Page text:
is where things get a little tricky and difficult to explain in very simple terms. However, this is the "Really Simple Tutorial", so let's give it a shot...
For a more in-depth discussion on writing quality articles, see the article How to Contribute.
Thelemapedia is an encyclopedia—it is not a dictionary, soapbox, journal, discussion forum, site mirror, or link repository (see more on what Thelemapedia is not). It might be useful to think of a Thelemapedia article as a short (but well-written) high school research paper. As such, an excellent Thelemapedia article should:
- be written in the third person, without being dramatic, poetic, or mysterious
- reflect knowledge from expert sources (esp. Aleister Crowley), not personal opinion or subjective experience
- be clear and concise while covering all relevant aspects
- cite its sources
- be written for the reader who is not familiar with the topic or its related jargon
- present information without attempting to persuade or advocate
When writing or editing an article, it should embody the Primary Editorial Principles:
- Articles should be sympathetic with the principles, culture, practices, and beliefs of Thelema whenever possible.
- Articles should promote clarity, accuracy, and the will to inform without distortion or fabrication.
- Articles should reflect knowledge that is generally accepted in the Thelemic community, drawing from expert sources or common knowledge.
It would be a good idea to go over Thelemapedia's Editorial Policy when you have a chance.
An important note: The perfect Thelemapedia article does not exist. The pathway towards that ideal is travelled by multiple editors adding what information they can and collaborating on things like content, formatting, and grammar. It is far more valuable to add lots of imperfect material than to have a trickle of "perfect" contributions.
Basic article structure
Although every topic is different, and some articles will have unique information structures, most will follow this general pattern:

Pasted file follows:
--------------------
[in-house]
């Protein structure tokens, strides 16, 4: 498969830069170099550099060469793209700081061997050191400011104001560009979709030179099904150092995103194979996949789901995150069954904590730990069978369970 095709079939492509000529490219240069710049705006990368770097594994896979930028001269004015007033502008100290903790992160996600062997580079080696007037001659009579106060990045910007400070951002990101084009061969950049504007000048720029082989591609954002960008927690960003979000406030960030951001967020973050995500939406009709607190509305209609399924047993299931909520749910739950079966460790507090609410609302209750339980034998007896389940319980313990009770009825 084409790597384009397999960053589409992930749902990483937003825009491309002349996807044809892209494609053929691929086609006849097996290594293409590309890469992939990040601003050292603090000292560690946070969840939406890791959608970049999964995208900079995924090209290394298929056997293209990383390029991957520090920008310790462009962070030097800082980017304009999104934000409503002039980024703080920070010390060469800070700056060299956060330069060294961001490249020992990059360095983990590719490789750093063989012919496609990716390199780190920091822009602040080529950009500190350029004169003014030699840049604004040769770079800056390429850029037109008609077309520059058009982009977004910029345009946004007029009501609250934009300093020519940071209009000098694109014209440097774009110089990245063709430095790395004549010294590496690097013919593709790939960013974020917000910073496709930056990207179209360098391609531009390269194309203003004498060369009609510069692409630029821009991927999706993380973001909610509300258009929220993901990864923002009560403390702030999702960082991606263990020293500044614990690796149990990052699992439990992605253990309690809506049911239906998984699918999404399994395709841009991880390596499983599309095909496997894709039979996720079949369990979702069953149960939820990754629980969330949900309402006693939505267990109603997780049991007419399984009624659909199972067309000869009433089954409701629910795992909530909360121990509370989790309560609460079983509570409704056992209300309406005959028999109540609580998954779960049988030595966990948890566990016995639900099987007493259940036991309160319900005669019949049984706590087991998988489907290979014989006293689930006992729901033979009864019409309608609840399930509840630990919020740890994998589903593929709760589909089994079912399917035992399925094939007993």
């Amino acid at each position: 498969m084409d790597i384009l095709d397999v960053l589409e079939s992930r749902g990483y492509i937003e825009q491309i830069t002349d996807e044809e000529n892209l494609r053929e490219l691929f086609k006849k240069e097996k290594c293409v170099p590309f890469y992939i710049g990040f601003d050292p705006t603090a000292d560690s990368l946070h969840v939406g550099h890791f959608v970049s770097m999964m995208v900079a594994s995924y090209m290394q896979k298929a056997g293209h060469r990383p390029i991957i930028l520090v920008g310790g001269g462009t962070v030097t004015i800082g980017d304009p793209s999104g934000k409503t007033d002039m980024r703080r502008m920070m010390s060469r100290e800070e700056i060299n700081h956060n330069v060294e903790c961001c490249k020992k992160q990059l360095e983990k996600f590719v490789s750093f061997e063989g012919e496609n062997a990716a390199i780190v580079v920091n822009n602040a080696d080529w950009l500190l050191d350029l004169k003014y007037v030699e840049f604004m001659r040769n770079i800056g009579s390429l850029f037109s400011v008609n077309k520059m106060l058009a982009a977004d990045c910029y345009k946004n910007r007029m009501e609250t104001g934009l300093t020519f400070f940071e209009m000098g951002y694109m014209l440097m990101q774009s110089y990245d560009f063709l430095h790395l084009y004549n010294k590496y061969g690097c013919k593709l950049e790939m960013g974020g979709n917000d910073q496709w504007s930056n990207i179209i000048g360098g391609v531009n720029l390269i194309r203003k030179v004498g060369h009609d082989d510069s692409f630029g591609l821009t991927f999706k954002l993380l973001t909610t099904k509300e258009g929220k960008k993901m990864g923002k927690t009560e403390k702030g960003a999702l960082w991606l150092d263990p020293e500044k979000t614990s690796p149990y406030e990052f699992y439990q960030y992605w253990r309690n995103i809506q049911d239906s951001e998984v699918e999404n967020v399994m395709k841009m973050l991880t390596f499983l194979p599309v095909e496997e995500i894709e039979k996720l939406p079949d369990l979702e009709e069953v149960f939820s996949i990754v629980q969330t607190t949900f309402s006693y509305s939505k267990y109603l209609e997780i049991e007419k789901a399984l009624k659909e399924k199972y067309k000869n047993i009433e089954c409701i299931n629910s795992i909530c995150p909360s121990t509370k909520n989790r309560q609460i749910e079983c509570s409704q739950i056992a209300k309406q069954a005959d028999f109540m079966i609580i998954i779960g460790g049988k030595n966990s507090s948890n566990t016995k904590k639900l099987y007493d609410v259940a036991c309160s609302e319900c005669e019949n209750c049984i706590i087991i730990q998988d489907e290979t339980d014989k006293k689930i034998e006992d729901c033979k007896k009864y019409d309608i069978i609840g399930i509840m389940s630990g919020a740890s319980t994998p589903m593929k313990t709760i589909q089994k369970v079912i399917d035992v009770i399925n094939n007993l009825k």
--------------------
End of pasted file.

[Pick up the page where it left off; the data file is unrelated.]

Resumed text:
- Brief intro—a lead section which is brief but sufficient to define and summarize the topic
- Detailed sections—covering the major aspects of the topic (be sure to use headers!)
- See also—List of links to other relevant Thelemapedia articles
- External links—to relevant sites of interest
- References—citing sources used
- Categories—add any that fit
It is important that you cite your sources if you draw from a book, journal, or website. If you write something like "Crowley believed that the sky was yellow", you should tell us where he said that. Also, if you write something that is a statement or belief of a group or person, be sure you attribute that statement or belief to them. This is not necessary for beliefs that are commonly held by Thelemites or considered very common knowledge. It's your call, but be thoughtful about it.
There are two ways to cite sources in the body on an article:
- After a quote or paraphrase. Ex. Diana was also worshipped "as a goddess of nature" (Frazer, 1993, p.141).
- Before a quote or paraphrase. Ex. Frazer (1993, p.141) writes that Diana was also worshipped "as a goddess of nature."
The exception to this format is when citing Aleister Crowley. On Thelemapedia, the standard is to list the name of the book or text. Examples:
- "The Circle announces the Nature of the Great Work" (Magick, ch.2).
- Crowley writes in Magick (ch.2), "The Circle announces the Nature of the Great Work."
- "The Circle announces the Nature of the Great Work" (Liber IV).
- "Every man and every woman is a star." (AL I:3)
Put under the "References" header, again in a bulleted list, any books, articles, web pages, etcetera that you used in constructing the article and/or recommend as sources of further information to readers.
- Frazer, James. (1993). The Golden Bough. Hertfordshire, U.K. : Wordsworth Reference
- Crowley, Aleister. (1997). Magick: Book 4. 2nd ed. York Beach, Me. : S. Weiser.
- ____. (1979). The Confessions of Aleister Crowley. London;Boston : Routledge & Kegan Paul.
- Thriambos, Dionysos. (2002). "Conditions for Eucharistic Magick (http://www.scarletwoman.org/scarletletter/v7n2/v7n2_conditions.html)." The Scarlet Letter. Vol. VII, No. 2.
If a page is taken from another GNU-licensed site, like Wikipedia, it should be referenced as such:
- Adapted from: Wikipedia. (2005). Thelemapedia (http://en.wikipedia.org/wiki/Thelemapedia). Retrieved on July 1, 2005.
Citing sources provide references that help the reader to check the veracity of the article and to find more information. If you consult an external source while writing an article, citing it is basic intellectual honesty. More than that, you should actively search for authoritative references to cite. If you are writing from your own knowledge, then you should know enough to identify good references that the reader can consult on the subject. The main point is to help the reader—cite whatever you think will be most helpful. This applies when writing about opinions, as well—beware the temptation to write weasel phrases like, "Some people say..." Who said it, and where and when?
You don't have to write a complete article
Don't wait to contribute until you've written an entire article. It is completely acceptable, and even expected, that editors will add materials in a piecemeal fashion. If there is only one thing you know about a topic, then write about that one thing.